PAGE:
Skip to content
M’Naghten RulesJoe Segen2016-12-16T04:08:36+00:00
A series of legal tests that many courts in the English speaking world as well as in the United States use to define mental incompetence (“insanity”).
Under the 1843 ruling by the House of Lords, to establish a legal defence of insanity in English common law jurisdictions, it must be clearly proven that, at the time of the committing of the act, the party accused “…was labouring under such a defect of reason from disease of the mind as not to know the nature and quality of the acts, or, if he did know it, that he did not know that what he was doing was wrong.”
The M’Naghten Rules were the first real attempt to modify the tenets of criminal law when it faces mentally incompetent defendants. The Rules arose from M’Naghten’s Case (1843 10 C & F 200), in which The House of Lords asked a panel of judges to provide guidance for juries considering a defendant’s plea of insanity. Daniel M’Naghten had tried to assassinate British Prime Minister, Robert Peel, but actually shot Peel’s secretary, Edward Drummond, who died five days later. The Rules have become a standard test for criminal liability in relation to mentally disordered defendants in common law jurisdictions. When the tests set out by the Rules are satisfied, the accused may be adjudged “not guilty by reason of insanity” and the sentence may be a mandatory or discretionary (but usually indeterminate) period of treatment in a secure hospital facility, or otherwise at the discretion of the court instead of a punitive disposal. The insanity defence is recognised in Australia, Canada, England and Wales, Hong Kong, New Zealand, the Republic of Ireland, and most U.S. States…but rarely works when evoked as a legal argument, unless the defendant is barking mad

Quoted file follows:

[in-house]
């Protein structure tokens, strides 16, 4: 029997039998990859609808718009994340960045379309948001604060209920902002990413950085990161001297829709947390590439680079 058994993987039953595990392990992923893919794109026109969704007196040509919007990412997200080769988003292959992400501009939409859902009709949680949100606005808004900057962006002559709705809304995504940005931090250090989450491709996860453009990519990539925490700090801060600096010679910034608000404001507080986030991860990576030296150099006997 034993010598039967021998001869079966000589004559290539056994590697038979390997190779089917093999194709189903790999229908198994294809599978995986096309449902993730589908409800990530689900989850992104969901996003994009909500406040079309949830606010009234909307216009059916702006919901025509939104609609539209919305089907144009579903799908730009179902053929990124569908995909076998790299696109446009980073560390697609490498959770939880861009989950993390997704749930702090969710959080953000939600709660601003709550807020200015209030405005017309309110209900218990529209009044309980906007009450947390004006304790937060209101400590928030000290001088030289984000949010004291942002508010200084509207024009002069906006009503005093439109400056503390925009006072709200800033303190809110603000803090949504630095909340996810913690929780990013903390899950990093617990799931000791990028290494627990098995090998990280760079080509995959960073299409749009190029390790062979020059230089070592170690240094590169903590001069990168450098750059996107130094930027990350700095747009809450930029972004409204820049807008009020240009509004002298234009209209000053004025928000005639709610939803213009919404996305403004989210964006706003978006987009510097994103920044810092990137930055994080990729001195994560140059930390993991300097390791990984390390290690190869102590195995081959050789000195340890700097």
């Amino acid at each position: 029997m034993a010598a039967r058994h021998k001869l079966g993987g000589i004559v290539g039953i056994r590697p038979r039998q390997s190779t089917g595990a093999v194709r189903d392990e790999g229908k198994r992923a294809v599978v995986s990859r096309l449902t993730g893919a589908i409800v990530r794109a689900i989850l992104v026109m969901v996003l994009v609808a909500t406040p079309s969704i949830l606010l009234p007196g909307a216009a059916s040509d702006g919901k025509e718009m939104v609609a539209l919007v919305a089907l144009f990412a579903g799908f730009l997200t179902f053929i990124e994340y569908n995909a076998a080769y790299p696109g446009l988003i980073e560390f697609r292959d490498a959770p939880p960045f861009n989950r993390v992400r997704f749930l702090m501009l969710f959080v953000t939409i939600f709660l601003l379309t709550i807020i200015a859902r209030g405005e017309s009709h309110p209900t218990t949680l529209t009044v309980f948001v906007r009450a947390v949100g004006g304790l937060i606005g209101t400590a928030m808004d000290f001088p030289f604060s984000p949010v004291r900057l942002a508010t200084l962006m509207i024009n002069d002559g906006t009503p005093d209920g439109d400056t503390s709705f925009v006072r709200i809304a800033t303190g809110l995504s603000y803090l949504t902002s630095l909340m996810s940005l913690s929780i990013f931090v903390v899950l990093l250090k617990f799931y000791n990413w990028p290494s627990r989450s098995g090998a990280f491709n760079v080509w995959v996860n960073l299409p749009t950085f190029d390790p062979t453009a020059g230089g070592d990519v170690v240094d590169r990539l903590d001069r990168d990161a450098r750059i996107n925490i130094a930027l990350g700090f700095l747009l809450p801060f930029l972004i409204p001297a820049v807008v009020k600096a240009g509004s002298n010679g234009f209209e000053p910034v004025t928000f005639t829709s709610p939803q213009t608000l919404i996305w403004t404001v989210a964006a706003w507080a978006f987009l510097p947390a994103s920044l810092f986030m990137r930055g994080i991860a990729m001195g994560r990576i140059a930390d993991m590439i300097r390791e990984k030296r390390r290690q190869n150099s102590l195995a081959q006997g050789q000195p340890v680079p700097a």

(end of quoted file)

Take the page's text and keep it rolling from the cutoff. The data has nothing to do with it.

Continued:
Reference en.wikipedia.org/wiki/ M’Naghten_Rules